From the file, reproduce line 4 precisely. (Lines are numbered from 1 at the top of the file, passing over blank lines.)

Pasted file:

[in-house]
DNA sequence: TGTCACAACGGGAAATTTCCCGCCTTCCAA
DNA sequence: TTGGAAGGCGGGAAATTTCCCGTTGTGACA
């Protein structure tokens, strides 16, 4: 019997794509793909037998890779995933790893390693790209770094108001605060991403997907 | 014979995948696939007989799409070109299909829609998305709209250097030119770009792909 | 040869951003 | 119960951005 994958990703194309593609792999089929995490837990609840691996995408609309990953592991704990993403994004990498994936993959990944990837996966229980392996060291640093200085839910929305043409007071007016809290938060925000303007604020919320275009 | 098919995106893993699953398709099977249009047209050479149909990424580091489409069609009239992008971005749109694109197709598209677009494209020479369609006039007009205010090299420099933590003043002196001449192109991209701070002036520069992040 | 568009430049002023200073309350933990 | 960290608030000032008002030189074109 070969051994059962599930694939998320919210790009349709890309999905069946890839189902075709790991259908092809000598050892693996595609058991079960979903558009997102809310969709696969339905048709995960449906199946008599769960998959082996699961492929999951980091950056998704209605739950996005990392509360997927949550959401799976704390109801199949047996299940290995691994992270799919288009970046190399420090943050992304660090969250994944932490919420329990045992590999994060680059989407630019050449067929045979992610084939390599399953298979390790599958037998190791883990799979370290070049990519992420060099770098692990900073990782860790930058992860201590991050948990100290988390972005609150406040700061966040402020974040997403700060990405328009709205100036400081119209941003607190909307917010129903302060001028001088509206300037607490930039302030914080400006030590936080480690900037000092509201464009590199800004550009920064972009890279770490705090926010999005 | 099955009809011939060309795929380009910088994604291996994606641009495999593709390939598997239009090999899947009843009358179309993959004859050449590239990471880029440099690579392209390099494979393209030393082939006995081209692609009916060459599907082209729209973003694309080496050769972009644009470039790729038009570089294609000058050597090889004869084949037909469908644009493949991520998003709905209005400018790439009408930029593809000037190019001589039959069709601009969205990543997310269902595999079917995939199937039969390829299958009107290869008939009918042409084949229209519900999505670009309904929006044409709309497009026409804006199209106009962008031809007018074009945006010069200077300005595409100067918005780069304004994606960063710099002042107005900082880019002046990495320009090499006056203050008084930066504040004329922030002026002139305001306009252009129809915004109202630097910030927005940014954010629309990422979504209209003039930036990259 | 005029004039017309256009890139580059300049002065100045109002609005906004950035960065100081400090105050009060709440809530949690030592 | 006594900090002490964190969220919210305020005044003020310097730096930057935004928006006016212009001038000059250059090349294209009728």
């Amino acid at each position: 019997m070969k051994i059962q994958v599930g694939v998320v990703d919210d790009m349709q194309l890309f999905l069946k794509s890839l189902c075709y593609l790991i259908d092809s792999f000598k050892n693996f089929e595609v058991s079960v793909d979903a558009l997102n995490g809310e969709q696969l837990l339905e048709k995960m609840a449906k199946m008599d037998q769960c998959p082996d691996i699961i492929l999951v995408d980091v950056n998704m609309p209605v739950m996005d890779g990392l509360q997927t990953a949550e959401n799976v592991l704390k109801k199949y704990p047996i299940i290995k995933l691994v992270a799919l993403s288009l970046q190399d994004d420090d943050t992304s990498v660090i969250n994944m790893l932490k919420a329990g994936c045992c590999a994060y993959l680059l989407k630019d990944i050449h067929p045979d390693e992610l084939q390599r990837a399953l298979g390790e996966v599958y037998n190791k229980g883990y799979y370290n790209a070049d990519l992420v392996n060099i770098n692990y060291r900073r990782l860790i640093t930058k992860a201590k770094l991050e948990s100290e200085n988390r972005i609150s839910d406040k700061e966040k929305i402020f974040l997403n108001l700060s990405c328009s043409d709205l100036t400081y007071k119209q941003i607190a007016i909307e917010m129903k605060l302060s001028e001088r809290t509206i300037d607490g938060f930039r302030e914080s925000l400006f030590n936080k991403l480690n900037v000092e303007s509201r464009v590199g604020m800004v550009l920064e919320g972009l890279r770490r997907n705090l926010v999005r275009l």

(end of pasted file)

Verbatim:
């Protein structure tokens, strides 16, 4: 019997794509793909037998890779995933790893390693790209770094108001605060991403997907 | 014979995948696939007989799409070109299909829609998305709209250097030119770009792909 | 040869951003 | 119960951005 994958990703194309593609792999089929995490837990609840691996995408609309990953592991704990993403994004990498994936993959990944990837996966229980392996060291640093200085839910929305043409007071007016809290938060925000303007604020919320275009 | 098919995106893993699953398709099977249009047209050479149909990424580091489409069609009239992008971005749109694109197709598209677009494209020479369609006039007009205010090299420099933590003043002196001449192109991209701070002036520069992040 | 568009430049002023200073309350933990 | 960290608030000032008002030189074109 070969051994059962599930694939998320919210790009349709890309999905069946890839189902075709790991259908092809000598050892693996595609058991079960979903558009997102809310969709696969339905048709995960449906199946008599769960998959082996699961492929999951980091950056998704209605739950996005990392509360997927949550959401799976704390109801199949047996299940290995691994992270799919288009970046190399420090943050992304660090969250994944932490919420329990045992590999994060680059989407630019050449067929045979992610084939390599399953298979390790599958037998190791883990799979370290070049990519992420060099770098692990900073990782860790930058992860201590991050948990100290988390972005609150406040700061966040402020974040997403700060990405328009709205100036400081119209941003607190909307917010129903302060001028001088509206300037607490930039302030914080400006030590936080480690900037000092509201464009590199800004550009920064972009890279770490705090926010999005 | 099955009809011939060309795929380009910088994604291996994606641009495999593709390939598997239009090999899947009843009358179309993959004859050449590239990471880029440099690579392209390099494979393209030393082939006995081209692609009916060459599907082209729209973003694309080496050769972009644009470039790729038009570089294609000058050597090889004869084949037909469908644009493949991520998003709905209005400018790439009408930029593809000037190019001589039959069709601009969205990543997310269902595999079917995939199937039969390829299958009107290869008939009918042409084949229209519900999505670009309904929006044409709309497009026409804006199209106009962008031809007018074009945006010069200077300005595409100067918005780069304004994606960063710099002042107005900082880019002046990495320009090499006056203050008084930066504040004329922030002026002139305001306009252009129809915004109202630097910030927005940014954010629309990422979504209209003039930036990259 | 005029004039017309256009890139580059300049002065100045109002609005906004950035960065100081400090105050009060709440809530949690030592 | 006594900090002490964190969220919210305020005044003020310097730096930057935004928006006016212009001038000059250059090349294209009728």